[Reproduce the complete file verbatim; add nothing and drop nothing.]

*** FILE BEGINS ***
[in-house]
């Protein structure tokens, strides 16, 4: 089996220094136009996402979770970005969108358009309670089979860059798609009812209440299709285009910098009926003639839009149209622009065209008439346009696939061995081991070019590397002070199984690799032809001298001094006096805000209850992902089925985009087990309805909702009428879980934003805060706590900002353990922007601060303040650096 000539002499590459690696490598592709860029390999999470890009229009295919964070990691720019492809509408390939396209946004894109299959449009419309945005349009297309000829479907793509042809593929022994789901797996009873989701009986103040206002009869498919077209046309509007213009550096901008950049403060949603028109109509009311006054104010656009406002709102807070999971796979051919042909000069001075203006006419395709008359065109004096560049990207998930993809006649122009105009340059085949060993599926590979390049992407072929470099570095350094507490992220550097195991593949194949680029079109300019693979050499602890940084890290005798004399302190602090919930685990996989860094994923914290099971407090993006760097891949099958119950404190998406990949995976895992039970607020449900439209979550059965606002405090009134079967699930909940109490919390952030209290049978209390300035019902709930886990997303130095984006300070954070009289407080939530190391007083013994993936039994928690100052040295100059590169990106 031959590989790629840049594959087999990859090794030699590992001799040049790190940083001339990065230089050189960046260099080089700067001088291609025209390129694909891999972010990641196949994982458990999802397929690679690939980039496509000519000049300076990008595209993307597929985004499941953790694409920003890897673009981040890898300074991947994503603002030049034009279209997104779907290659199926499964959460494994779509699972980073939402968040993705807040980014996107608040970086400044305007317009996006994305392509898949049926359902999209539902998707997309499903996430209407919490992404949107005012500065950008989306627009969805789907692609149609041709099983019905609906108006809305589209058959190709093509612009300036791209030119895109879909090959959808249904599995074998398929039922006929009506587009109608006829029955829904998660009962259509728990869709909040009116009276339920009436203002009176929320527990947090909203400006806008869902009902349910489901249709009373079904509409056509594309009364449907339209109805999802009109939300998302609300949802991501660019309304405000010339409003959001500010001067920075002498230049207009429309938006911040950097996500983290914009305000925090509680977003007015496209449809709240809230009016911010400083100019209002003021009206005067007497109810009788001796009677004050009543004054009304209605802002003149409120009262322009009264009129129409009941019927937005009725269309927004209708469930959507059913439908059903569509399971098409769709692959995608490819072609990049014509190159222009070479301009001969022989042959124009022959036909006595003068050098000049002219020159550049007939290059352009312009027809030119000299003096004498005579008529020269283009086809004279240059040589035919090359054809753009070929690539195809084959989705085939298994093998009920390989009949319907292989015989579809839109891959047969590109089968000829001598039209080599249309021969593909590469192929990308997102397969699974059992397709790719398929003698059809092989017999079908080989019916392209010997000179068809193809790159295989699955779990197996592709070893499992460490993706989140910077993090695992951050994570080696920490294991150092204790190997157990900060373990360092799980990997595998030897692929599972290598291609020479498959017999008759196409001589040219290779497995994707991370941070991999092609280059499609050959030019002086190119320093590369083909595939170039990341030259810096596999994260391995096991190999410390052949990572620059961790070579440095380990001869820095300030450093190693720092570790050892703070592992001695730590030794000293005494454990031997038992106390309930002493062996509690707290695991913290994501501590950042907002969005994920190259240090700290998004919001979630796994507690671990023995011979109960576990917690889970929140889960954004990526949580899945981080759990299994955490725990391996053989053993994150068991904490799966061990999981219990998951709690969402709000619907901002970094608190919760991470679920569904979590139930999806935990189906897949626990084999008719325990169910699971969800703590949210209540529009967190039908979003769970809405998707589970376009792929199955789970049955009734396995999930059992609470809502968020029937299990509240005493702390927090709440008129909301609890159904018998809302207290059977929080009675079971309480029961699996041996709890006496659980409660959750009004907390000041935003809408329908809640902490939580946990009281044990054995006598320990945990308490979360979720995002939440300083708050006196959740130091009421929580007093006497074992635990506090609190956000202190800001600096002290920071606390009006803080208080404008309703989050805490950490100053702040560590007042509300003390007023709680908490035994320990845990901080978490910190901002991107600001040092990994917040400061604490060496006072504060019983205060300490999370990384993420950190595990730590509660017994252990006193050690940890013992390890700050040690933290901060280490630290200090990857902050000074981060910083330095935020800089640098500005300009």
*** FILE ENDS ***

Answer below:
[in-house]
């Protein structure tokens, strides 16, 4: 089996220094136009996402979770970005969108358009309670089979860059798609009812209440299709285009910098009926003639839009149209622009065209008439346009696939061995081991070019590397002070199984690799032809001298001094006096805000209850992902089925985009087990309805909702009428879980934003805060706590900002353990922007601060303040650096 000539002499590459690696490598592709860029390999999470890009229009295919964070990691720019492809509408390939396209946004894109299959449009419309945005349009297309000829479907793509042809593929022994789901797996009873989701009986103040206002009869498919077209046309509007213009550096901008950049403060949603028109109509009311006054104010656009406002709102807070999971796979051919042909000069001075203006006419395709008359065109004096560049990207998930993809006649122009105009340059085949060993599926590979390049992407072929470099570095350094507490992220550097195991593949194949680029079109300019693979050499602890940084890290005798004399302190602090919930685990996989860094994923914290099971407090993006760097891949099958119950404190998406990949995976895992039970607020449900439209979550059965606002405090009134079967699930909940109490919390952030209290049978209390300035019902709930886990997303130095984006300070954070009289407080939530190391007083013994993936039994928690100052040295100059590169990106 031959590989790629840049594959087999990859090794030699590992001799040049790190940083001339990065230089050189960046260099080089700067001088291609025209390129694909891999972010990641196949994982458990999802397929690679690939980039496509000519000049300076990008595209993307597929985004499941953790694409920003890897673009981040890898300074991947994503603002030049034009279209997104779907290659199926499964959460494994779509699972980073939402968040993705807040980014996107608040970086400044305007317009996006994305392509898949049926359902999209539902998707997309499903996430209407919490992404949107005012500065950008989306627009969805789907692609149609041709099983019905609906108006809305589209058959190709093509612009300036791209030119895109879909090959959808249904599995074998398929039922006929009506587009109608006829029955829904998660009962259509728990869709909040009116009276339920009436203002009176929320527990947090909203400006806008869902009902349910489901249709009373079904509409056509594309009364449907339209109805999802009109939300998302609300949802991501660019309304405000010339409003959001500010001067920075002498230049207009429309938006911040950097996500983290914009305000925090509680977003007015496209449809709240809230009016911010400083100019209002003021009206005067007497109810009788001796009677004050009543004054009304209605802002003149409120009262322009009264009129129409009941019927937005009725269309927004209708469930959507059913439908059903569509399971098409769709692959995608490819072609990049014509190159222009070479301009001969022989042959124009022959036909006595003068050098000049002219020159550049007939290059352009312009027809030119000299003096004498005579008529020269283009086809004279240059040589035919090359054809753009070929690539195809084959989705085939298994093998009920390989009949319907292989015989579809839109891959047969590109089968000829001598039209080599249309021969593909590469192929990308997102397969699974059992397709790719398929003698059809092989017999079908080989019916392209010997000179068809193809790159295989699955779990197996592709070893499992460490993706989140910077993090695992951050994570080696920490294991150092204790190997157990900060373990360092799980990997595998030897692929599972290598291609020479498959017999008759196409001589040219290779497995994707991370941070991999092609280059499609050959030019002086190119320093590369083909595939170039990341030259810096596999994260391995096991190999410390052949990572620059961790070579440095380990001869820095300030450093190693720092570790050892703070592992001695730590030794000293005494454990031997038992106390309930002493062996509690707290695991913290994501501590950042907002969005994920190259240090700290998004919001979630796994507690671990023995011979109960576990917690889970929140889960954004990526949580899945981080759990299994955490725990391996053989053993994150068991904490799966061990999981219990998951709690969402709000619907901002970094608190919760991470679920569904979590139930999806935990189906897949626990084999008719325990169910699971969800703590949210209540529009967190039908979003769970809405998707589970376009792929199955789970049955009734396995999930059992609470809502968020029937299990509240005493702390927090709440008129909301609890159904018998809302207290059977929080009675079971309480029961699996041996709890006496659980409660959750009004907390000041935003809408329908809640902490939580946990009281044990054995006598320990945990308490979360979720995002939440300083708050006196959740130091009421929580007093006497074992635990506090609190956000202190800001600096002290920071606390009006803080208080404008309703989050805490950490100053702040560590007042509300003390007023709680908490035994320990845990901080978490910190901002991107600001040092990994917040400061604490060496006072504060019983205060300490999370990384993420950190595990730590509660017994252990006193050690940890013992390890700050040690933290901060280490630290200090990857902050000074981060910083330095935020800089640098500005300009």